The monster in Jia Zhangke's latest film creeps into people's lungs to destroy them. — A film rebel with a cause, Jia Zhangke, has been called one of the major revelations of the last two decades and one of the greatest filmmakers working today. His latest explores one of China's biggest problems.

In Jia Zhangke’s last feature film, A Touch of Sin, the director who spent his career defying China’s film censors, put a spotlight on the costs to society when those in charge are blinded by their pursuit of money — corruption, gun violence, factory worker suicides. And he did it with a style comparable to a Quentin Tarantino movie.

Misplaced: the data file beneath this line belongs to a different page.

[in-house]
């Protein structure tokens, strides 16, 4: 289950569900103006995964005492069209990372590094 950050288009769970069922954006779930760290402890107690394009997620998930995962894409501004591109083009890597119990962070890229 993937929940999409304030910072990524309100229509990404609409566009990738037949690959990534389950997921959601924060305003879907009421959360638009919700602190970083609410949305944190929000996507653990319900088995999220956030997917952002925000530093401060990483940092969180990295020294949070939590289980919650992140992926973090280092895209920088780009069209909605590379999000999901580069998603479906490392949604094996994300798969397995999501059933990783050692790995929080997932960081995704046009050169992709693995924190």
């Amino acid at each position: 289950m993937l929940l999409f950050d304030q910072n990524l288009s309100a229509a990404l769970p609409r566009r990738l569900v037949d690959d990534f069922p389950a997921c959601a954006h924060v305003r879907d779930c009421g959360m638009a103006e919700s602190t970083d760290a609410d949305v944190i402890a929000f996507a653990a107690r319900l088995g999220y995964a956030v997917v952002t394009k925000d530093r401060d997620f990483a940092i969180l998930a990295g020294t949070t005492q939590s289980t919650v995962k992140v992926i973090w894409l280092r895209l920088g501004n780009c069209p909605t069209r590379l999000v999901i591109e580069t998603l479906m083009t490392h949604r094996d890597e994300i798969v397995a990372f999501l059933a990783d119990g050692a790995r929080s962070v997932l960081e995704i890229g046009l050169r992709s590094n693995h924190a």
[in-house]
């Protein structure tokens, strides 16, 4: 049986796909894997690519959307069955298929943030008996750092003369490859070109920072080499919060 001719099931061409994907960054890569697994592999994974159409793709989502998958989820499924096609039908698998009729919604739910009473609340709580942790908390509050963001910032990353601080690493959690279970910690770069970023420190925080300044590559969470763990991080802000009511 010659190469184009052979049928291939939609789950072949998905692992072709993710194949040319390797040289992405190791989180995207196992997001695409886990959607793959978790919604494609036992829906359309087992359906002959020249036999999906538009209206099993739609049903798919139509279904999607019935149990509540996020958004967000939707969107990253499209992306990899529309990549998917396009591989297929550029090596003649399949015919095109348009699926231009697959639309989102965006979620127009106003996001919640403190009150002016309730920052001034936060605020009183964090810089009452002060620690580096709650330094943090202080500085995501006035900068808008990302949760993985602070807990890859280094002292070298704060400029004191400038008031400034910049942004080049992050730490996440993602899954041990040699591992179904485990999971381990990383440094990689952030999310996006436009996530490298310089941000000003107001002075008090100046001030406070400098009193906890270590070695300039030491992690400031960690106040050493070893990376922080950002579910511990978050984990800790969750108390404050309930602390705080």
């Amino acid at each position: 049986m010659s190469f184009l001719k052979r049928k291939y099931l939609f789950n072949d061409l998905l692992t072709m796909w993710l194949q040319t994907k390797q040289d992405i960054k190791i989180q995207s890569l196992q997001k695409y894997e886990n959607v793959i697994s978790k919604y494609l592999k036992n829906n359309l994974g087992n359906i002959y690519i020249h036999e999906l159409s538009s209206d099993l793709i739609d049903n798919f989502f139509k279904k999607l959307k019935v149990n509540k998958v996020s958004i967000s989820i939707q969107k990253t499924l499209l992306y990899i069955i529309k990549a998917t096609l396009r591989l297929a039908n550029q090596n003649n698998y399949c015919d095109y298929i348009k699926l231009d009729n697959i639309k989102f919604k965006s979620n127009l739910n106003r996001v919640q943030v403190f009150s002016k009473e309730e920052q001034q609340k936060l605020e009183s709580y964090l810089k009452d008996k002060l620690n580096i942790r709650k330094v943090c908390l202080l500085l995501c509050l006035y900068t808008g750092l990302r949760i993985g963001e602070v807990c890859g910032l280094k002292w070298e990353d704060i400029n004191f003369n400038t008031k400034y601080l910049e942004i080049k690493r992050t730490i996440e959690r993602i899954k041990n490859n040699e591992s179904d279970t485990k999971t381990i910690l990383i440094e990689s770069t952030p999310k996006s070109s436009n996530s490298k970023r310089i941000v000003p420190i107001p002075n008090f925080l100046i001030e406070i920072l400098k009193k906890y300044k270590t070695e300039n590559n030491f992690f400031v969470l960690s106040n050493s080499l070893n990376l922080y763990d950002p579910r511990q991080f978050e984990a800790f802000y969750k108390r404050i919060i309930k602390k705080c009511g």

Now in Smog Stories, his latest short film, Jia sets his sights on an even bigger target: China’s worsening pollution problem. Exponential factory expansion and explosive growth in car ownership combined with lax environmental controls mean more than a quarter of a million people in some of China’s major cities could face premature death because of high levels of air pollution, according to projections by Peking University. Last month, Beijing’s mayor complained smog was making the capital unliveable.

Jia, who was born in a coal-mining town and whose father died of lung cancer, enlists his painter’s eye and his technique of blending documentary and feature filmmaking-style in this latest film for Greenpeace.

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